Colorado Springs, Colo. - By the time The U.S. Senior Open is over at The Broadmoor in Colorado Springs this week, Jim Holtgrieve will have known this championship in every way a player can possibly know it.
To clarify, this will be Holtgrieve's fourth Senior Open. He played in the championship twice as a professional, finishing tied for 21st in 2001 at Salem Country Club. More recently, in 2005, he competed in the tournament as an "AR." More specifically, he was an amateur for reinstatement, not a full-fledged pro, not a full-fledged amateur, a man without a country.
"I missed the cut at (Inverness Club in '05)," said Holtgrieve. "But when I was done, the USGA's Mike Davis presented me with an award as the low AR. It was a box with a pen in it. We all got a good laugh out of that."
By shooting a 2-under-par 68 at Westwood Country Club in St. Louis, Mo., earlier this month,
Holtgrieve secured the only qualifying spot available and made it back to the national championship. But this will be the first time Holtgrieve comes dressed in proper attire, comfortable in his own skin. This will be the first time he comes as an amateur.
As an amateur, Holtgrieve is a man with credentials. He helped create the USGA's Mid-Amateur Championship and then won the inaugural event at Bellerive Country Club in 1981. As an amateur, he played in four Masters, made the cut twice. He also made two cuts at The Memorial Tournament.
As an amateur, he represented the U.S. in the World Amateur Team Championships, advanced to the semifinals of the U.S. Amateur, played in the finals of the British Amateur, competed in three Walker Cups and played in a U.S. Open.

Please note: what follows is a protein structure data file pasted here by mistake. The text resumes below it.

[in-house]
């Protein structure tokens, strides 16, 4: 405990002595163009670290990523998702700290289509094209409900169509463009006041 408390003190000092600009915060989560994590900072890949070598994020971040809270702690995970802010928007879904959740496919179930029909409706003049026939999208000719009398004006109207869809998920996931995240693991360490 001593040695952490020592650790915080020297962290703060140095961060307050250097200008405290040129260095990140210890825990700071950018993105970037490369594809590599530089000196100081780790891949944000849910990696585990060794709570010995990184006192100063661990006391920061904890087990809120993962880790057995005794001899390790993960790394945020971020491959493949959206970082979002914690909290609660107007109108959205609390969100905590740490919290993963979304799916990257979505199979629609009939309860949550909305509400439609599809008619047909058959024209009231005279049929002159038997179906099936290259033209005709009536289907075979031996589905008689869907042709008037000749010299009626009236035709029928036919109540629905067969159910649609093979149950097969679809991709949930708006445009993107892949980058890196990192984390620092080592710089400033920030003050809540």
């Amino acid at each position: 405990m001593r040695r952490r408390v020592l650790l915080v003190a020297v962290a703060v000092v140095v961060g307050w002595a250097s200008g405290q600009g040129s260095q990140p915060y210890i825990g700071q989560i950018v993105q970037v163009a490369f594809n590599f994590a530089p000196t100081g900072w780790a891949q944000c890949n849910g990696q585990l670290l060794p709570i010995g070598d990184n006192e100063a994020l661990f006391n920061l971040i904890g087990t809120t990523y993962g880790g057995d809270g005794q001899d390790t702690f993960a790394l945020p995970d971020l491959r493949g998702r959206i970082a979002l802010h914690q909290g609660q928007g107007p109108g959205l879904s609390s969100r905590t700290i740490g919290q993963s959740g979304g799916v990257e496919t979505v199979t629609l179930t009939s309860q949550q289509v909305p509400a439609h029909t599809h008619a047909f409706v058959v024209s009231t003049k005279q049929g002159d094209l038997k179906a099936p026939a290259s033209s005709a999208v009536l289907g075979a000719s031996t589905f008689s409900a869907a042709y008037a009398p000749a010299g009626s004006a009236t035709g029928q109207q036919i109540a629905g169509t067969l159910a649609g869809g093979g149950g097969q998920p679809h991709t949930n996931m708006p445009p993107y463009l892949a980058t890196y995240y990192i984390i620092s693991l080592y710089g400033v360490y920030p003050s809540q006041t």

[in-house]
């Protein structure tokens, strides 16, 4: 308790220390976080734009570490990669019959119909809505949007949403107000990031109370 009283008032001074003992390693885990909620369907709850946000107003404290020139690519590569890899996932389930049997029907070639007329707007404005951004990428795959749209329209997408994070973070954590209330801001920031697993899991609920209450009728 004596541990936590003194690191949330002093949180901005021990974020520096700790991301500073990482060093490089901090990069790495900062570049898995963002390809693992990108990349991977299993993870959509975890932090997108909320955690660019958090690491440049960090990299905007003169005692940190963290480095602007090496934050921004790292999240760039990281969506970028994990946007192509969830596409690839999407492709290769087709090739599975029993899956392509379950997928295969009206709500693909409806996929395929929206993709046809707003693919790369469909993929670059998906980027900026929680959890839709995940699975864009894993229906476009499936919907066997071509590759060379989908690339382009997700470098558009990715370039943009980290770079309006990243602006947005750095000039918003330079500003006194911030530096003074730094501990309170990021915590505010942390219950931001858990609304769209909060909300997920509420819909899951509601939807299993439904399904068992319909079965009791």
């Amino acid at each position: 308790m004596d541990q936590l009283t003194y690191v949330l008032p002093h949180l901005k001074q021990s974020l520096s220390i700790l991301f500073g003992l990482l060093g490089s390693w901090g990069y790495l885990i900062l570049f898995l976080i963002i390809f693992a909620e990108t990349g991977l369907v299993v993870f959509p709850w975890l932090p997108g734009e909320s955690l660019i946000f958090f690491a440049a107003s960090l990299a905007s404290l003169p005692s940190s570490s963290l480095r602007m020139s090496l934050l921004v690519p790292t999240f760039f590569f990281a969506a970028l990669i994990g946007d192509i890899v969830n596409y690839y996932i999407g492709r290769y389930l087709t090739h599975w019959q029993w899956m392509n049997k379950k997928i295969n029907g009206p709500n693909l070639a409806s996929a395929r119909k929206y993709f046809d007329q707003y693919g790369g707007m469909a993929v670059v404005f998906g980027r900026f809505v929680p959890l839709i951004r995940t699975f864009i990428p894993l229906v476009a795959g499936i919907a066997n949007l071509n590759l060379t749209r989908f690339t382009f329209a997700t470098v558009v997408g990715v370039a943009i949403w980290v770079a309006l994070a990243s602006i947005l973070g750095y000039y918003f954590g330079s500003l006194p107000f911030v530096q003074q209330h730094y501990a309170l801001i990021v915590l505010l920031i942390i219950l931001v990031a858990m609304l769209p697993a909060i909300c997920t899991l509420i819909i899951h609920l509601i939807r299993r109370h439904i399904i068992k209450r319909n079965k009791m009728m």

Holtgrieve the amateur is among the royals in St. Louis golf history, owner of numerous state and district championships. His name stands alongside honored amateurs like Bob Cochran, Jim Jackson, Jimmy Manion and others.
But in 1998, at age 51, he changed spots. While watching contemporaries like Jay Sigel, Hal Sutton and others go on to success in the professional ranks, Holtgrieve always wondered how good he might be if he played golf every day, tried it for a living. With that window of opportunity closing, he traded in his business suit for a Champions Tour bag tag.
There's no crime in it. The Champions Tour is golf's ultimate mulligan, a place where career amateurs, career golf professionals, as well as tour players are enticed by a fountain of youth and a pot of gold. Holtgrieve turned pro in time to compete in the Boone Valley Classic on the outskirts of St. Louis in the fall of '98, on a golf course he knew well. He tied for 13th and made $22,750, a promising start.
For the next several years, he played full-time professional golf. He made some official money, as much as $376,498 in 2001, as much as $1.4 million overall (before expenses). But he never won, never secured full exempt status, never fulfilled that initial promise.
As a pro, Jim Holtgrieve was a fish out of water.